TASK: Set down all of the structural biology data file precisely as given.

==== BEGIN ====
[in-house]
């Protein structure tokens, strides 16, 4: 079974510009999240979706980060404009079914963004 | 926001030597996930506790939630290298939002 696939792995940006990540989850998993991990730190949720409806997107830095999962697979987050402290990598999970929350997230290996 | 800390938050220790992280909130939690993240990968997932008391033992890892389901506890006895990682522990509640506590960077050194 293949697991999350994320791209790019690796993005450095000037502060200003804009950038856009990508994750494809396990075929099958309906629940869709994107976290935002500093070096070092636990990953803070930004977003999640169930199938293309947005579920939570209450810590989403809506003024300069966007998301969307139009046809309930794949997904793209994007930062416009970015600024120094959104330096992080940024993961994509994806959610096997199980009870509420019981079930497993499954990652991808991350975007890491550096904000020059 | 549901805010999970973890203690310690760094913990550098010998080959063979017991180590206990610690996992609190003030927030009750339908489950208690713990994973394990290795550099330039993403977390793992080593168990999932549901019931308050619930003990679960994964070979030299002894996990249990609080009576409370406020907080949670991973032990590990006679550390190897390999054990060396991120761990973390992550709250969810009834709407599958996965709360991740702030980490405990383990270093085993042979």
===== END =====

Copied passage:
[in-house]
């Protein structure tokens, strides 16, 4: 079974510009999240979706980060404009079914963004 | 926001030597996930506790939630290298939002 696939792995940006990540989850998993991990730190949720409806997107830095999962697979987050402290990598999970929350997230290996 | 800390938050220790992280909130939690993240990968997932008391033992890892389901506890006895990682522990509640506590960077050194 293949697991999350994320791209790019690796993005450095000037502060200003804009950038856009990508994750494809396990075929099958309906629940869709994107976290935002500093070096070092636990990953803070930004977003999640169930199938293309947005579920939570209450810590989403809506003024300069966007998301969307139009046809309930794949997904793209994007930062416009970015600024120094959104330096992080940024993961994509994806959610096997199980009870509420019981079930497993499954990652991808991350975007890491550096904000020059 | 549901805010999970973890203690310690760094913990550098010998080959063979017991180590206990610690996992609190003030927030009750339908489950208690713990994973394990290795550099330039993403977390793992080593168990999932549901019931308050619930003990679960994964070979030299002894996990249990609080009576409370406020907080949670991973032990590990006679550390190897390999054990060396991120761990973390992550709250969810009834709407599958996965709360991740702030980490405990383990270093085993042979």